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Short and sweet

The Kazibachha River looks like a gift to the rice farmers of Kismat Fultola as it flows past this village 10 kilometres south of the district capital of Khulna, in southwest Bangladesh. Every day, the river swells as the tide pushes in from the Bay of Bengal 100 kilometres away. The water climbs embankments built in the 1960s to 2-3 metres above ground level, permitting gravity irrigation year round. The irony is that the river runs sweet mostly in the rainy season, when fields rarely need irrigation, and turns saline for most of the dry season, when irrigation is essential.

Farmers customarily grow a single rainfed crop of traditional long-duration rice from June to December. In the dry season, 40 per cent of them cultivate a problematic cash crop of sesame, which depends on residual soil moisture and is often spoiled by unpredictable early rain in April or May.

"In 2001, driven by the need for more rice, some farmers in the study area tested growing rice in the dry season," recalls Dr. Manoranjan Mondal of the Irrigation and Water Management Division of the Bangladesh Rice Research Institute. "They transplanted the dry-season rice in February and used river water for irrigation, without anticipating that the water was too saline for rice. This resulted in total crop failure."

The sluice gate through which freshwater was impounded to tide rice fields over between river salinisation and the harvest (Manoranjan Mondal)
The sluice gate through which freshwater was impounded to tide rice fields over between river salinisation and the harvest
Manoranjan Mondal

Early the next year, researchers from the institute and its partners* discussed the failure with farmers and local officials. Twenty-nine farmers agreed to join participatory testing of an innovative cropping system. A three-day training programme instructed farmers how to cultivate modern rice varieties. These would produce a higher-yielding rainy-season crop than traditional varieties, but the crux of the plan was to choose varieties that matured quickly enough for planting twice a year.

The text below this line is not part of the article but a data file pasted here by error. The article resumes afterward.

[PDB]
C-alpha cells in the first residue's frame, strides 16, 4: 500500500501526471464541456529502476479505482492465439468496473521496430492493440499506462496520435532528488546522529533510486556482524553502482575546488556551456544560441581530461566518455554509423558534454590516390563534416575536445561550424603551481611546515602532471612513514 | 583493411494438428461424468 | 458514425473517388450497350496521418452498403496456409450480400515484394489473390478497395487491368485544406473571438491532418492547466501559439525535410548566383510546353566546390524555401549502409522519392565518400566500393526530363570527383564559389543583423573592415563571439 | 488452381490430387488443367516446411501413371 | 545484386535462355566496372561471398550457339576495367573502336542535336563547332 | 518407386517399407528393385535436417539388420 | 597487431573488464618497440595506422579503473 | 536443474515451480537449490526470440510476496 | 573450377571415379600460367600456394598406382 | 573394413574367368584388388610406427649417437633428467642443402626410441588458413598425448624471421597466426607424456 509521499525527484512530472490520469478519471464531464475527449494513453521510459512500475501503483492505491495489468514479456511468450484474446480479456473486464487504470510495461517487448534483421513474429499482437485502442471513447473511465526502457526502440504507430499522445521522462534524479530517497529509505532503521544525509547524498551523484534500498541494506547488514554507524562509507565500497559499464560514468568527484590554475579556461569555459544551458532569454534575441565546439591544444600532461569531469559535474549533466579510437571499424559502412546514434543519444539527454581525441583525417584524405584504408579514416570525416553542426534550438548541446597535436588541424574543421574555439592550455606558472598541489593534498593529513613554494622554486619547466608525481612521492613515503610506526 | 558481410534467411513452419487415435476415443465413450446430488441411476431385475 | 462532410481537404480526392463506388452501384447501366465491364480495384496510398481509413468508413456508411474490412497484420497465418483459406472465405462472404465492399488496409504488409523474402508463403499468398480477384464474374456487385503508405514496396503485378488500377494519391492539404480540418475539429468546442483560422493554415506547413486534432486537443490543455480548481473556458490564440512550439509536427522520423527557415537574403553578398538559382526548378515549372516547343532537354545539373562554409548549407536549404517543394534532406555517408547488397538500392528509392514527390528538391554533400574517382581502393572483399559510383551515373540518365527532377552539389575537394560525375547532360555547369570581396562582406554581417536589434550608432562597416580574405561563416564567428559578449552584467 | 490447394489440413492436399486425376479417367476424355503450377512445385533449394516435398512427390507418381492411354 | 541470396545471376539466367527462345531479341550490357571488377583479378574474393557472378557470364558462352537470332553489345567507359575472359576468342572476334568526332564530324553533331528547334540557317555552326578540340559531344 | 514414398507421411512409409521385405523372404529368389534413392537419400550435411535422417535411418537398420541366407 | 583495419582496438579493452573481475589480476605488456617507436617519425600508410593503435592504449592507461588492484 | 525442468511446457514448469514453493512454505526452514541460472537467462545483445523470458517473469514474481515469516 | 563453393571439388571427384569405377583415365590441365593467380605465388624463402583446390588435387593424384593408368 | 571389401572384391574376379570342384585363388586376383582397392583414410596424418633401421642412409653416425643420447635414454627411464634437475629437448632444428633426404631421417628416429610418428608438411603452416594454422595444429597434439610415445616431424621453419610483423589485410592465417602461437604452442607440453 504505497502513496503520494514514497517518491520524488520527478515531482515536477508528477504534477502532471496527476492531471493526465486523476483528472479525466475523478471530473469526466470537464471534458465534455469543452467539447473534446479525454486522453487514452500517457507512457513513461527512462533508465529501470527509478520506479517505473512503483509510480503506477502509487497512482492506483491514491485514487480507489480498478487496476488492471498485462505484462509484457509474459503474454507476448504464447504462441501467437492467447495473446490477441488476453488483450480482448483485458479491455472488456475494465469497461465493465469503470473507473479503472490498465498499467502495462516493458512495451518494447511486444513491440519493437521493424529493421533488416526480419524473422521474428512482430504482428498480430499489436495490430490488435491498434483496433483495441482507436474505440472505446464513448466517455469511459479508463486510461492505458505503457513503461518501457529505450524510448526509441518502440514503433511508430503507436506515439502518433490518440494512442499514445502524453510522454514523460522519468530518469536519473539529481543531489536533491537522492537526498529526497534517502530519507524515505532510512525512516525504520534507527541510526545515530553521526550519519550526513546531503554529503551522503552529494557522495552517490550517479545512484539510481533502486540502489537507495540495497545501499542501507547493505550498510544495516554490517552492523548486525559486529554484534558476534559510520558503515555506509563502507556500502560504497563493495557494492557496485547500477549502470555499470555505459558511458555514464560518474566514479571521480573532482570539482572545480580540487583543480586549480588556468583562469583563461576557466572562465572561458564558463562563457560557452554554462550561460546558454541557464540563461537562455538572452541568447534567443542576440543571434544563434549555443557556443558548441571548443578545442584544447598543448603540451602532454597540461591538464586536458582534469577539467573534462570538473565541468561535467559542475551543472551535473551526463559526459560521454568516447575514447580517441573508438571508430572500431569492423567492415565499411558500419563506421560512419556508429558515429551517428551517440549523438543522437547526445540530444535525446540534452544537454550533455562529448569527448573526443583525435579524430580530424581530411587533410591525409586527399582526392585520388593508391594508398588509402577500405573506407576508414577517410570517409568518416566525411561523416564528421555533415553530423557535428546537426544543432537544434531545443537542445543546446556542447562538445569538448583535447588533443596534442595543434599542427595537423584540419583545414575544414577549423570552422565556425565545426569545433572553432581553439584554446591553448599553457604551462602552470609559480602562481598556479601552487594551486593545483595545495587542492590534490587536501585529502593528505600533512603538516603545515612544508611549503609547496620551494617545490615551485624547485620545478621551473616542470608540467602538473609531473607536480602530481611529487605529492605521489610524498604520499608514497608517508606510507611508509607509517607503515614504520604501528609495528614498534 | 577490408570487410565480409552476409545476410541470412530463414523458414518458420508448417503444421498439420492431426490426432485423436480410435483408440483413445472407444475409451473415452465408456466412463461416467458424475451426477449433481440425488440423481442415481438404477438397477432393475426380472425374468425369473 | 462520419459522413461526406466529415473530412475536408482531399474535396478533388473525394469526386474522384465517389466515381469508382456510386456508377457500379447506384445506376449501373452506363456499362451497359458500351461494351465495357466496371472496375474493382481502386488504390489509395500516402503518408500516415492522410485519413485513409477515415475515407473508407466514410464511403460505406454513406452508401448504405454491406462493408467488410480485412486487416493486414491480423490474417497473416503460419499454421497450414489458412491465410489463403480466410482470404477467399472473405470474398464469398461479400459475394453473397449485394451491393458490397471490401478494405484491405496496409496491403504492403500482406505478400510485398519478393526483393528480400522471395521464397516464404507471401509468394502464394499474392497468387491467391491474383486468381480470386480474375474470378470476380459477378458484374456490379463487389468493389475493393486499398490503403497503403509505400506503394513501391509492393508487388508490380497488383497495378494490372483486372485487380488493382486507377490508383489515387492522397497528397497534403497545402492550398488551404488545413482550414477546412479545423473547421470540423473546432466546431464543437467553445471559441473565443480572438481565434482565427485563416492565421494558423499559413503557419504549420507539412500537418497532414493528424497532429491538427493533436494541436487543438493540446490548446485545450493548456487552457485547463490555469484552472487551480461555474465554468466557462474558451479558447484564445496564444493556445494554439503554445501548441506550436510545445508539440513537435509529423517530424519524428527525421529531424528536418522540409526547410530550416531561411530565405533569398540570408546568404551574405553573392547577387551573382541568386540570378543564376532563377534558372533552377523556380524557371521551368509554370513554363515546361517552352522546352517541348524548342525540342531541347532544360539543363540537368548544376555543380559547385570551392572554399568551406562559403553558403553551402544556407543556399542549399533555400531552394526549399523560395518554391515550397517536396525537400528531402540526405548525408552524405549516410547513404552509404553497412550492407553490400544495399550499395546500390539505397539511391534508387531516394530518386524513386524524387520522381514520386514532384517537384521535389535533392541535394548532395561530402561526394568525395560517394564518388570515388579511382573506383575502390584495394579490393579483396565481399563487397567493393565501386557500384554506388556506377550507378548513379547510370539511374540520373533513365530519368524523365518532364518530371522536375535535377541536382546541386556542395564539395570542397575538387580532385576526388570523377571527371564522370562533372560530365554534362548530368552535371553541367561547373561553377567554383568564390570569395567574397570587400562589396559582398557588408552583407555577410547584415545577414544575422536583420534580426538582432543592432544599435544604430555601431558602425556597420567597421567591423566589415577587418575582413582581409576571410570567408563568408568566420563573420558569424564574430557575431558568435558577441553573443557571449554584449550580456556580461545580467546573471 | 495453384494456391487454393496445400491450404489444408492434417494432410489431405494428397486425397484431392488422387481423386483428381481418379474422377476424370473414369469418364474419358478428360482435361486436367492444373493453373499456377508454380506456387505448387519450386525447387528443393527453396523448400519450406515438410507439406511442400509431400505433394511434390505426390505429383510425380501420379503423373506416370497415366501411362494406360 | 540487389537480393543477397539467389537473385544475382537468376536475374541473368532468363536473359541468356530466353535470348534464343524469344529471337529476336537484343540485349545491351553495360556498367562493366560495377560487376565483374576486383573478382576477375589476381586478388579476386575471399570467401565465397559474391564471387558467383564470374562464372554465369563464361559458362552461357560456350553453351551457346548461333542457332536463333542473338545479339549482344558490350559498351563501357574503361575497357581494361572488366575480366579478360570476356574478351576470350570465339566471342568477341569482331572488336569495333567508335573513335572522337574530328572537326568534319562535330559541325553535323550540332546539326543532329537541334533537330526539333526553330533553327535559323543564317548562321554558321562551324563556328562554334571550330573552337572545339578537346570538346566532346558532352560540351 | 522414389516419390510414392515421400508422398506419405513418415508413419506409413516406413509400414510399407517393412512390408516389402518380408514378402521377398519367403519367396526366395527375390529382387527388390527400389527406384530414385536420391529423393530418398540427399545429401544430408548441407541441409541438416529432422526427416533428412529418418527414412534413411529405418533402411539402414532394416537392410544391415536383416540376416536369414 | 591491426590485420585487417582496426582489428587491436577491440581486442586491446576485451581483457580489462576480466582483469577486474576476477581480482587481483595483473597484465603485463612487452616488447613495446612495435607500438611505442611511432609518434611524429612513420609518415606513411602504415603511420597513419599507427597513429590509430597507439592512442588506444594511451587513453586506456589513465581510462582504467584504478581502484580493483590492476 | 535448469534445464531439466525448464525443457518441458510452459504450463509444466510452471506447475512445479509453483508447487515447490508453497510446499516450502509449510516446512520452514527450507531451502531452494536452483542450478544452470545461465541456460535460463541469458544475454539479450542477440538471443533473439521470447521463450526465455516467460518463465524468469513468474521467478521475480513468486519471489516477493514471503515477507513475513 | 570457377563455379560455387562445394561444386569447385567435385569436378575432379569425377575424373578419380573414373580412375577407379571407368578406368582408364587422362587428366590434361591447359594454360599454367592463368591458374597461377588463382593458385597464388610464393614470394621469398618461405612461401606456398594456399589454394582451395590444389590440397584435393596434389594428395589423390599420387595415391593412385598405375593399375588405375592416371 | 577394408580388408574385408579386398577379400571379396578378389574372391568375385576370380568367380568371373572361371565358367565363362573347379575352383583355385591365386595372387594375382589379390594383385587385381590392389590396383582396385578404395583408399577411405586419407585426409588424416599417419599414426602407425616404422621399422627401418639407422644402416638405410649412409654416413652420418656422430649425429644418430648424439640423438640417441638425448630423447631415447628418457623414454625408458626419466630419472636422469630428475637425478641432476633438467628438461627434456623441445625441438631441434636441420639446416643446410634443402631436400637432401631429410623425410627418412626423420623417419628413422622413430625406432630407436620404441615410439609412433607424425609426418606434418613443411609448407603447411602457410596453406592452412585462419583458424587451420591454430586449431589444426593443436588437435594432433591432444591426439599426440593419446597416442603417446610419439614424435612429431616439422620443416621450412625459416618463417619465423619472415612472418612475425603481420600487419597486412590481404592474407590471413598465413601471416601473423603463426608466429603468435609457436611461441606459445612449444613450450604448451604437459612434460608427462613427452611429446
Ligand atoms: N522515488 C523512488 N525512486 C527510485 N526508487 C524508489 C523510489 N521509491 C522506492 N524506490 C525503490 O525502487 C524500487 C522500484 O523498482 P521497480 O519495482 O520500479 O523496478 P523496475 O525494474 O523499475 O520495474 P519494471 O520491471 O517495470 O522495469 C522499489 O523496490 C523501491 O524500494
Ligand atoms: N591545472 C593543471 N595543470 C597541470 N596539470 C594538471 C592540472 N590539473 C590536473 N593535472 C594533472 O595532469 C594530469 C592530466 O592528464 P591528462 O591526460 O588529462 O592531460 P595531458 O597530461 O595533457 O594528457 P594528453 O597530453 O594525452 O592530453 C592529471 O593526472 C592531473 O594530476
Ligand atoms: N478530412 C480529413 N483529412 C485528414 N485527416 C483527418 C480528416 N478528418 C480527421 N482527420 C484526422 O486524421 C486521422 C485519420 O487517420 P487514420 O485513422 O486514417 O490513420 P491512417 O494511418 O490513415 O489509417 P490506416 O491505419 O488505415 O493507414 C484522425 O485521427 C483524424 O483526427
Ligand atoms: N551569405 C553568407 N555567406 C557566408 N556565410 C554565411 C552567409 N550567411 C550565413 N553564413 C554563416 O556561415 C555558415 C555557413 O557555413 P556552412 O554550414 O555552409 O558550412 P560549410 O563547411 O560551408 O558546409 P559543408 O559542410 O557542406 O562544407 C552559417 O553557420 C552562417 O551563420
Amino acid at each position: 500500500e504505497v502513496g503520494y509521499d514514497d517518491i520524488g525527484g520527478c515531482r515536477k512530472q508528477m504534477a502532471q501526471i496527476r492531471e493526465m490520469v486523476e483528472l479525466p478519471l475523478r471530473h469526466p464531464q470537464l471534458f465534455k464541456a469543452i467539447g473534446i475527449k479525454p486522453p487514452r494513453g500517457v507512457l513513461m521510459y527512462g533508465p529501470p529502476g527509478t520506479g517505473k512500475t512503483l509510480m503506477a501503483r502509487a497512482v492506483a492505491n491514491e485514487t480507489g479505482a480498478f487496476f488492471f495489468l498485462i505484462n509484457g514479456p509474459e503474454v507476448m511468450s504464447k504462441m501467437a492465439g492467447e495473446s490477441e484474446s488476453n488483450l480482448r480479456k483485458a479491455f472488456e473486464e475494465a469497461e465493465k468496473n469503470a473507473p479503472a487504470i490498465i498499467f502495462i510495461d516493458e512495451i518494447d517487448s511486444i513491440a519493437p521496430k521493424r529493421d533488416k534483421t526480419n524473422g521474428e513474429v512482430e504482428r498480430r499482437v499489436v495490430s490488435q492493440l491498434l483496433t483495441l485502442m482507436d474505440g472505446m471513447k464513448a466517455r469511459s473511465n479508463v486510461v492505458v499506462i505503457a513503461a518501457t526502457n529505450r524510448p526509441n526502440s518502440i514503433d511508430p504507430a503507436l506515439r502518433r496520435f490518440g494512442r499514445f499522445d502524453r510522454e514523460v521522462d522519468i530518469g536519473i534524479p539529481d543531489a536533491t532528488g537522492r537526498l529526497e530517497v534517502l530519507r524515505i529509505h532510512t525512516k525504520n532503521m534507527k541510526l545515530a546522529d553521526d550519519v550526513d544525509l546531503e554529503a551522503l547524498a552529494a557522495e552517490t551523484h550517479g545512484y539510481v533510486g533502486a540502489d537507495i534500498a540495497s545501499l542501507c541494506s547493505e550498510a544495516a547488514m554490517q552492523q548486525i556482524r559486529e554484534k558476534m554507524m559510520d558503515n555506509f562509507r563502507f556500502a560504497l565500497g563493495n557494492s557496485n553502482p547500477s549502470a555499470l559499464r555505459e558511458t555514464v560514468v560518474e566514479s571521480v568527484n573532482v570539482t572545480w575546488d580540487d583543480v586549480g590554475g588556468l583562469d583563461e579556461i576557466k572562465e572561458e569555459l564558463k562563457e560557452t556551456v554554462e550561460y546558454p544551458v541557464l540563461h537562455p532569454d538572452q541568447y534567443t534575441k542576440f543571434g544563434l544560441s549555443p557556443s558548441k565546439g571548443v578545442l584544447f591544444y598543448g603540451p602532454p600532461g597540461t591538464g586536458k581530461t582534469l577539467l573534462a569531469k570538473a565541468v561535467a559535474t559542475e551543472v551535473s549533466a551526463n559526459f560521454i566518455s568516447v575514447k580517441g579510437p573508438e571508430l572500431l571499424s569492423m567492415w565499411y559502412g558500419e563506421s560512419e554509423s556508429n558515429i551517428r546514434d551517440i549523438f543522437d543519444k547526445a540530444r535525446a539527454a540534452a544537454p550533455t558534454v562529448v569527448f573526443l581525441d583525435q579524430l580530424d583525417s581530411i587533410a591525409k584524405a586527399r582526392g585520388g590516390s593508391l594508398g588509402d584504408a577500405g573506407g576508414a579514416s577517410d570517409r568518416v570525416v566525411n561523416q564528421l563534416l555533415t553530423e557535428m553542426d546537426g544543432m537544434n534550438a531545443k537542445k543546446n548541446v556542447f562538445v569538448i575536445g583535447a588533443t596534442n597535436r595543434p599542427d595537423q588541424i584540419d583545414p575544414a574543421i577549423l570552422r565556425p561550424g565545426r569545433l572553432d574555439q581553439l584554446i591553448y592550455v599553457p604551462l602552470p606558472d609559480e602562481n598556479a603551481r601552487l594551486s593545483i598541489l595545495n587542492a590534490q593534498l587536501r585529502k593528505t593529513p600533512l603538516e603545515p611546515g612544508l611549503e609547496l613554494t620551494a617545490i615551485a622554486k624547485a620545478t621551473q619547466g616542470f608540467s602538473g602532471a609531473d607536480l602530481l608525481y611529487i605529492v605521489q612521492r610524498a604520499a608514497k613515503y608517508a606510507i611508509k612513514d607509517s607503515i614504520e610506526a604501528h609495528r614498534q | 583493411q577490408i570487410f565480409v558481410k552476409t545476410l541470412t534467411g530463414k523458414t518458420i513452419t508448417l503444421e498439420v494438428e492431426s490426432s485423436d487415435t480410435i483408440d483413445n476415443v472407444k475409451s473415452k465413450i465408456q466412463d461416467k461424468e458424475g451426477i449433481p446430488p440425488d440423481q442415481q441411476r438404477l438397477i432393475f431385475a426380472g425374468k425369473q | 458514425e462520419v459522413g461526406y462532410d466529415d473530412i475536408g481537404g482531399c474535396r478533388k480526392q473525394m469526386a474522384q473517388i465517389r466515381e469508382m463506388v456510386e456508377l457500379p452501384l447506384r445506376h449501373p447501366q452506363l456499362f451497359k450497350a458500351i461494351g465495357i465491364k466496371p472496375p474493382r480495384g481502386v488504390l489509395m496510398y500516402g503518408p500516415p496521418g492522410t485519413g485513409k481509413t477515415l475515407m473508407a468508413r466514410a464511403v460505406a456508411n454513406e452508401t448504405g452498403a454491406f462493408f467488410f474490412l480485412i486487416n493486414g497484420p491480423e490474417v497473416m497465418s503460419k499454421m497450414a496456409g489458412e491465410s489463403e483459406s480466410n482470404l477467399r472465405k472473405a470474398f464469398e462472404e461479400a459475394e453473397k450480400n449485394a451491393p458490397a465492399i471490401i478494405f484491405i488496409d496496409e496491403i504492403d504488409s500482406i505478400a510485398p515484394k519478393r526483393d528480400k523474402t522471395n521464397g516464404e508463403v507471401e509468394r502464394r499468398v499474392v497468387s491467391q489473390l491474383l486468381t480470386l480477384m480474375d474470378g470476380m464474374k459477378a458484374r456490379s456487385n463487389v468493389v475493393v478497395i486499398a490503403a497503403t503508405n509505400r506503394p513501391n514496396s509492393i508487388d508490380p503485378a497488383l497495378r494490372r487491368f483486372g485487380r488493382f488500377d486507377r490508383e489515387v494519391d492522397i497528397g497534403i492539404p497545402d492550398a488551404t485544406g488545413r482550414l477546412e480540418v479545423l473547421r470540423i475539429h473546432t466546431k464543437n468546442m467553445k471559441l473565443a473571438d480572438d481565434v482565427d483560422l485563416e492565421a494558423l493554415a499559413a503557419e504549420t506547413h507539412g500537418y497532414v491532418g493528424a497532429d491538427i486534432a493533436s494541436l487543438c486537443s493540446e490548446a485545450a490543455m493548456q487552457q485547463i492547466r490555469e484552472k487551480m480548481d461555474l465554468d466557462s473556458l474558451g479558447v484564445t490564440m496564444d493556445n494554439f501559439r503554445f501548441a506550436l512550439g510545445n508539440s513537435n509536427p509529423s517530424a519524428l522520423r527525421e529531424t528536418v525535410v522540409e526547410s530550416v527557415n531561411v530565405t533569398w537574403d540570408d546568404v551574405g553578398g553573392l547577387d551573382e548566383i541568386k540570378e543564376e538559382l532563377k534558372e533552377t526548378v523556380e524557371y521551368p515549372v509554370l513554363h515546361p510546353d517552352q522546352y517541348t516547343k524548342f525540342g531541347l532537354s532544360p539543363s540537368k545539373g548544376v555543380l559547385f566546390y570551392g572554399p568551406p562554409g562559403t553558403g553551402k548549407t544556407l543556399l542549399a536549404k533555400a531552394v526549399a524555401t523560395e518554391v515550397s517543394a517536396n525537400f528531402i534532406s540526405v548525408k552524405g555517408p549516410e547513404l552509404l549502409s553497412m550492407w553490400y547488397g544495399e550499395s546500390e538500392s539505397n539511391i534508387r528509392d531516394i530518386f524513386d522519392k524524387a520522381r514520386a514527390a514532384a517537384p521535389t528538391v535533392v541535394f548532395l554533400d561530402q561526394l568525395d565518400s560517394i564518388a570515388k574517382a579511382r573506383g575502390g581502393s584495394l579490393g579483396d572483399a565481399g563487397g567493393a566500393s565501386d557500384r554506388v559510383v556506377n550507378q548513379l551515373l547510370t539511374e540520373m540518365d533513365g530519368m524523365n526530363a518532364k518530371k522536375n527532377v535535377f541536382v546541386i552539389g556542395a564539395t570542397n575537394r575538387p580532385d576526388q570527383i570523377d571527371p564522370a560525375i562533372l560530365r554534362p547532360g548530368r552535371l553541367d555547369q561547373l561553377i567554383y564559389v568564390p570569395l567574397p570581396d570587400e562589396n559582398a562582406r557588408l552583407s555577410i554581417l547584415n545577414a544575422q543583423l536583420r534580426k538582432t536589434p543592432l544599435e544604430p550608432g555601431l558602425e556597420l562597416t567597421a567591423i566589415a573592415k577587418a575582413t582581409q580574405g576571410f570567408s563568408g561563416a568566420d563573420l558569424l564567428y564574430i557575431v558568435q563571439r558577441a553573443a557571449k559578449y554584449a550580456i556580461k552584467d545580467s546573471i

Second crop

As they had in the past, participating farmers established seedlings in June and transplanted them in July. By this time, rainfall had leached salinity from the soil, and strong flows of sweet river water meant supplemental irrigation was available when drought made it necessary. The difference was that the new varieties were ready to harvest in October or early November, a month and a half earlier than farmers' traditional varieties. This allowed them to establish a second crop in November, the first month of the dry season, and irrigate it with continued flows of freshwater that entered the 3.5 hectare site at high tide through a one-way flash gate at its northern end.

So far so good. But the river water would turn too saline for rice by mid February, or a month and a half before the dry-season crop matured. The experimenters considered filling the gap with groundwater, which was just fresh enough to use for irrigation at the test site. However, groundwater only half a kilometre away tested 2-3 times more saline. A system that depended on groundwater would thus be a risky venture, all the more so because of the danger that extracting water from the aquifer could draw in saltwater from the river. Instead, the experimenters stocked up on freshwater from the river while it lasted. In the first half of February, they opened the sluice gate at the southern end of the site to fill the sluice canal system. With a low-lift pump, they drew down this supply to irrigate the crop up to the end of March, harvesting in early April.

The result was a doubling or tripling of the annual harvest (factoring in the rice equivalent of the sesame crop) and an improvement of farmers' profit by 50-100 per cent. The system has also reduced soil salinity, halving the spike that occurred during the dry-season fallow. No adverse environmental consequences have been observed, and wild animals benefit from having more freshwater to drink.

Participatory approach

The project's highly participatory approach, including a farmer-run workshop late in the dry season of 2003, has meant quick adoption by farmers in the surrounding area. Carefully nurtured relations with local officials have helped ensure government support for the new cropping system, including a commitment to dredge canals to boost their holding capacity. Mondal and his collaborators have called for more farmer control of canals and sluice gates without compromising the interests of those who live by fishing.

Rice farmers on workshop field day (Manoranjan Mondal)
Rice farmers on workshop field day
Manoranjan Mondal

Meanwhile, they consider how to improve their method of making good the promise of the Kazibachha River. Mondal points out that shortening the cropping turnaround by about two weeks in November would reduce the amount of irrigation water farmers need to impound in February. Another option is to use pumps in February to draw water from the river at low tide, which is acceptably fresh two weeks after the high tide becomes too salty.

"This of course would entail more investment," he says. "A cost-benefit analysis and social acceptance have to be studied carefully."

*International Rice Research Institute (IRRI), Khulna University, Bangladesh Department of Agricultural Extension, and the national NGOs Proshika Manobik Unnayan Kendra and HEED Bangladesh

Date published: May 2005


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